The program trains the next generation of leaders in developmental-behavioral pediatrics while also providing pediatric practitioners, residents, and medical students with essential information and clinical expertise. The program's focus is the broad range of behavioral, psychosocial, and developmental issues that present in primary care pediatric practice.


Early Childhood Comprehensive Systems Impact Program

The Early Childhood Comprehensive Systems Impact grants will utilize an intensive and targeted Collaborative Innovation and Improvement Network (ECCS CoIIN) in order to demonstrate two-generation performance improvements in family well-being and children’s developmental health by developing, testing, and adopting child, family and early childhood system indicators to measure population impact.

Early Detection of Vision Problems in Young Children

This program works to increase the detection and diagnosis of visual impairment in children from birth to age five. State public health agencies use and apply quality improvement practices to implement universal vision screening for preschool-aged children. The National Center for Children’s Vision and Eye Health at Prevent Blindness America provides for the development of a public health infrastructure to support a comprehensive system of vision care and eye health for young children.  The center provides national leadership in the development of guidelines and best practices for statewide strategies that ensure early detection, vision screening, and optimal eye health care for young children.

Emergency Medical Services for Children: Pediatric Emergency Care Applied Research Network (PECARN)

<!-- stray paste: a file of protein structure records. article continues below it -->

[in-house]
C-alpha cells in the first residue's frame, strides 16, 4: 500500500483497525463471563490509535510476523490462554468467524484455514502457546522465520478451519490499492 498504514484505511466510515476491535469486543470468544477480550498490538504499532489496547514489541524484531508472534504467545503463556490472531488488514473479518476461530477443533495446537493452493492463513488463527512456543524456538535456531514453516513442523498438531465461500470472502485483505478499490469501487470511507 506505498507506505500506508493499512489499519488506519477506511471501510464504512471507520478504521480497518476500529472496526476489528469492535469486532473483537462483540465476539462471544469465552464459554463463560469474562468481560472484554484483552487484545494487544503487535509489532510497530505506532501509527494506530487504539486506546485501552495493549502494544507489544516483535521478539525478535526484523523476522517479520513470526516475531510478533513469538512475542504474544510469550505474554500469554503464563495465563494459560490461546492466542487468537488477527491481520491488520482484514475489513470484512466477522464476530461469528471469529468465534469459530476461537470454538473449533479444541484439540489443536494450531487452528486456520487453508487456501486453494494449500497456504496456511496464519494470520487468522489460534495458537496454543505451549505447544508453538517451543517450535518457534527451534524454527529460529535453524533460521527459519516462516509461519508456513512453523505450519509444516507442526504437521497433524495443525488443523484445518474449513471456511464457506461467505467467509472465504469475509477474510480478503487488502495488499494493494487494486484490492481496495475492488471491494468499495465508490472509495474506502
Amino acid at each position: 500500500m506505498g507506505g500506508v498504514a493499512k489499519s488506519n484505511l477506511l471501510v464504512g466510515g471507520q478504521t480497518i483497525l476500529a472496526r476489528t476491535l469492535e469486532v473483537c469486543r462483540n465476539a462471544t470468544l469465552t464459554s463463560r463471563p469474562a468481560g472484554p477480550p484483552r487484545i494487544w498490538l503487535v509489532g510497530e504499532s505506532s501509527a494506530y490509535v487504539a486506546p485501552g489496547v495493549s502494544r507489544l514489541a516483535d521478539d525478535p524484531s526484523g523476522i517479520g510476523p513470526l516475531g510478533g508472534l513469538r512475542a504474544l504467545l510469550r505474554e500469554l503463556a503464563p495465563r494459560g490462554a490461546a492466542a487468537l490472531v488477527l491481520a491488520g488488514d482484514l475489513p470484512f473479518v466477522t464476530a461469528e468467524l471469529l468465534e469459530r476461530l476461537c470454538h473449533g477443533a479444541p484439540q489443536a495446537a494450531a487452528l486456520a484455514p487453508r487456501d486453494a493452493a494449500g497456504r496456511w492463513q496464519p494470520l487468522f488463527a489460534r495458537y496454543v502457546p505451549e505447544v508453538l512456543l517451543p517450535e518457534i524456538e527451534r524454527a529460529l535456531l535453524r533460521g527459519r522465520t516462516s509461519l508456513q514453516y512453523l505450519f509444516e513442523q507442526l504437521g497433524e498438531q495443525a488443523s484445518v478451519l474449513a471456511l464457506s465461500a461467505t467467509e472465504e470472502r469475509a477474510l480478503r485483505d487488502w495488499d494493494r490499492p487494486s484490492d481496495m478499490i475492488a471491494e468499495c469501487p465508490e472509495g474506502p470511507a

By conducting research studies in pediatric emergency care settings, PECARN helps to show the value of an infrastructure or network by determining whether treatments, transport, and care responses for ill or injured children are effective. The network seeks to ensure that interventions are responsive to the cultural and language needs of special populations, that services are family-centered and accessible, and that programs and projects represent a broad representation of culturally distinct and historically under-represented groups.

EMSC Data Center

The EMSC Data Center has two major functions serving as the Data Coordinating Center (DCC) that supports the PECARN grantees in study, data management, and analysis; and the National EMSC Data Analysis Resource Center (NEDARC) to support state grantees on the collection, management and distribution of EMS data.

EMSC Innovation and Improvement Center (EIIC)

A Quality Improvement Center to improve pediatric emergency medical services in both pre-hospital and hospital care settings. The EIIC guides states to integrate pediatric considerations into policy, make system changes where needed, and implement best practices to improve both the delivery and access children have to healthcare systems.